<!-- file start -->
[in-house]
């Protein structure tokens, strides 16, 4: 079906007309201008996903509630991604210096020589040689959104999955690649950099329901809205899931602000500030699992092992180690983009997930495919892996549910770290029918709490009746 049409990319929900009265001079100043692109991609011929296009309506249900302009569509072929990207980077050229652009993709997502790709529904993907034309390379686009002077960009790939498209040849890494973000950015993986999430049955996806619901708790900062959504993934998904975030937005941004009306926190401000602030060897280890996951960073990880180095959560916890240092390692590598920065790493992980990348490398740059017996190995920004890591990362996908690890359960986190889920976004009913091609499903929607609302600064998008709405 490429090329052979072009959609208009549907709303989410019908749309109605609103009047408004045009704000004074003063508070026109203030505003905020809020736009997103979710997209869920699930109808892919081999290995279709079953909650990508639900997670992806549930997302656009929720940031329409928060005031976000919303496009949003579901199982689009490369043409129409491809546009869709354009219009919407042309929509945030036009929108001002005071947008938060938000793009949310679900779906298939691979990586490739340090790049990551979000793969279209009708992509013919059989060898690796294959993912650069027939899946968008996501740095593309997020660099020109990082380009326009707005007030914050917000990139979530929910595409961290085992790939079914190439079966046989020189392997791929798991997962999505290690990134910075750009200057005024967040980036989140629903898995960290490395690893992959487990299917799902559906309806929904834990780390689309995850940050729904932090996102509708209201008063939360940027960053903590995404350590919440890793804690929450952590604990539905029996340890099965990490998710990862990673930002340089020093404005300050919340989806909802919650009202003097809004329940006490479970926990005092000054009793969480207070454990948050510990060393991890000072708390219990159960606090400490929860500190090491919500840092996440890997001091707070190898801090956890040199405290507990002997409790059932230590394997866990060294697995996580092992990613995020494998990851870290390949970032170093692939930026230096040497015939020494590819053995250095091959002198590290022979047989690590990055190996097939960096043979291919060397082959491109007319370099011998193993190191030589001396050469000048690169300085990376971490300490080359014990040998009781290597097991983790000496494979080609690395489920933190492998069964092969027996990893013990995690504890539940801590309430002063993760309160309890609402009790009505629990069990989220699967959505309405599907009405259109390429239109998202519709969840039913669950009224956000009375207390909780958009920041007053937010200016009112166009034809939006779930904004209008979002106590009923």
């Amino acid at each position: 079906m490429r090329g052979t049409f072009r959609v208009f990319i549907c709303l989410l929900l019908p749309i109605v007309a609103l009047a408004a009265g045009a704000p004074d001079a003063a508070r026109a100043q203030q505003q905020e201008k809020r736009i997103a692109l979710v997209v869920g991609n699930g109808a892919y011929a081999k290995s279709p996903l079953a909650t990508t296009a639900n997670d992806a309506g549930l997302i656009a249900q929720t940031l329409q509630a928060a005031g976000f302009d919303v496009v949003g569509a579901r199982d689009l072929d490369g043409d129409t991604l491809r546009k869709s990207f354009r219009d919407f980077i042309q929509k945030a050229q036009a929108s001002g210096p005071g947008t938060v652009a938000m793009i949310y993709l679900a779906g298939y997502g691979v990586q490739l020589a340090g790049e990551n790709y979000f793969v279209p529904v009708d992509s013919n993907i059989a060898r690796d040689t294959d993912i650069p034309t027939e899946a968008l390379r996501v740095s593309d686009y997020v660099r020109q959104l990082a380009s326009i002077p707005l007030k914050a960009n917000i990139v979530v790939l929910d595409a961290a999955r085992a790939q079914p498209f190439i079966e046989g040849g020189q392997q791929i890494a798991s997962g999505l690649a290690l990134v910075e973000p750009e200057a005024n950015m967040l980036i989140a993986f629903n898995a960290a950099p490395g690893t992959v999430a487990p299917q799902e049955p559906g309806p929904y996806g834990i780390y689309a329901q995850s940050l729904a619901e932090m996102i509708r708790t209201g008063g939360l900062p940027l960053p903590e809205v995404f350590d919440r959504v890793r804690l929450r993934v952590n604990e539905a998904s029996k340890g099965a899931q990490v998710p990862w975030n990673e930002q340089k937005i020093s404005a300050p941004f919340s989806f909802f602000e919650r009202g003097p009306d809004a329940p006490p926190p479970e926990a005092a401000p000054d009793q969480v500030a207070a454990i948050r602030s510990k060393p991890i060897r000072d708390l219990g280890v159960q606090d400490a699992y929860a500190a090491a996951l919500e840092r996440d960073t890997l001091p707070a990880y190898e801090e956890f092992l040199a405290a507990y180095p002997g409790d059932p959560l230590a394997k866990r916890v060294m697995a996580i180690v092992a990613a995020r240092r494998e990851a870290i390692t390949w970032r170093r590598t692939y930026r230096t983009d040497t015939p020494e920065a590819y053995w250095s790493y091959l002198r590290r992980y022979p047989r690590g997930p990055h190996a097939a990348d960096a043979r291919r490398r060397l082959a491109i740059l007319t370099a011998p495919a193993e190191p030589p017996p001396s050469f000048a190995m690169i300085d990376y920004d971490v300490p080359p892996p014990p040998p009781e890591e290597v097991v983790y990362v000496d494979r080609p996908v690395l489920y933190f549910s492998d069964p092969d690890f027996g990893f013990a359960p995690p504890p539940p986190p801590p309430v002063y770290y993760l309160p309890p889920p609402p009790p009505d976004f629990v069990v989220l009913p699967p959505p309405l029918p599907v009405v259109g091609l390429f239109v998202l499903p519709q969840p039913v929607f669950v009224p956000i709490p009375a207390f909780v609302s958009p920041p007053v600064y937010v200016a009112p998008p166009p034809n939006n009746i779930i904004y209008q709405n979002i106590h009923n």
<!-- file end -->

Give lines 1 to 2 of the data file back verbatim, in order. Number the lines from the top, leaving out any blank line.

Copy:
[in-house]
């Protein structure tokens, strides 16, 4: 079906007309201008996903509630991604210096020589040689959104999955690649950099329901809205899931602000500030699992092992180690983009997930495919892996549910770290029918709490009746 049409990319929900009265001079100043692109991609011929296009309506249900302009569509072929990207980077050229652009993709997502790709529904993907034309390379686009002077960009790939498209040849890494973000950015993986999430049955996806619901708790900062959504993934998904975030937005941004009306926190401000602030060897280890996951960073990880180095959560916890240092390692590598920065790493992980990348490398740059017996190995920004890591990362996908690890359960986190889920976004009913091609499903929607609302600064998008709405 490429090329052979072009959609208009549907709303989410019908749309109605609103009047408004045009704000004074003063508070026109203030505003905020809020736009997103979710997209869920699930109808892919081999290995279709079953909650990508639900997670992806549930997302656009929720940031329409928060005031976000919303496009949003579901199982689009490369043409129409491809546009869709354009219009919407042309929509945030036009929108001002005071947008938060938000793009949310679900779906298939691979990586490739340090790049990551979000793969279209009708992509013919059989060898690796294959993912650069027939899946968008996501740095593309997020660099020109990082380009326009707005007030914050917000990139979530929910595409961290085992790939079914190439079966046989020189392997791929798991997962999505290690990134910075750009200057005024967040980036989140629903898995960290490395690893992959487990299917799902559906309806929904834990780390689309995850940050729904932090996102509708209201008063939360940027960053903590995404350590919440890793804690929450952590604990539905029996340890099965990490998710990862990673930002340089020093404005300050919340989806909802919650009202003097809004329940006490479970926990005092000054009793969480207070454990948050510990060393991890000072708390219990159960606090400490929860500190090491919500840092996440890997001091707070190898801090956890040199405290507990002997409790059932230590394997866990060294697995996580092992990613995020494998990851870290390949970032170093692939930026230096040497015939020494590819053995250095091959002198590290022979047989690590990055190996097939960096043979291919060397082959491109007319370099011998193993190191030589001396050469000048690169300085990376971490300490080359014990040998009781290597097991983790000496494979080609690395489920933190492998069964092969027996990893013990995690504890539940801590309430002063993760309160309890609402009790009505629990069990989220699967959505309405599907009405259109390429239109998202519709969840039913669950009224956000009375207390909780958009920041007053937010200016009112166009034809939006779930904004209008979002106590009923």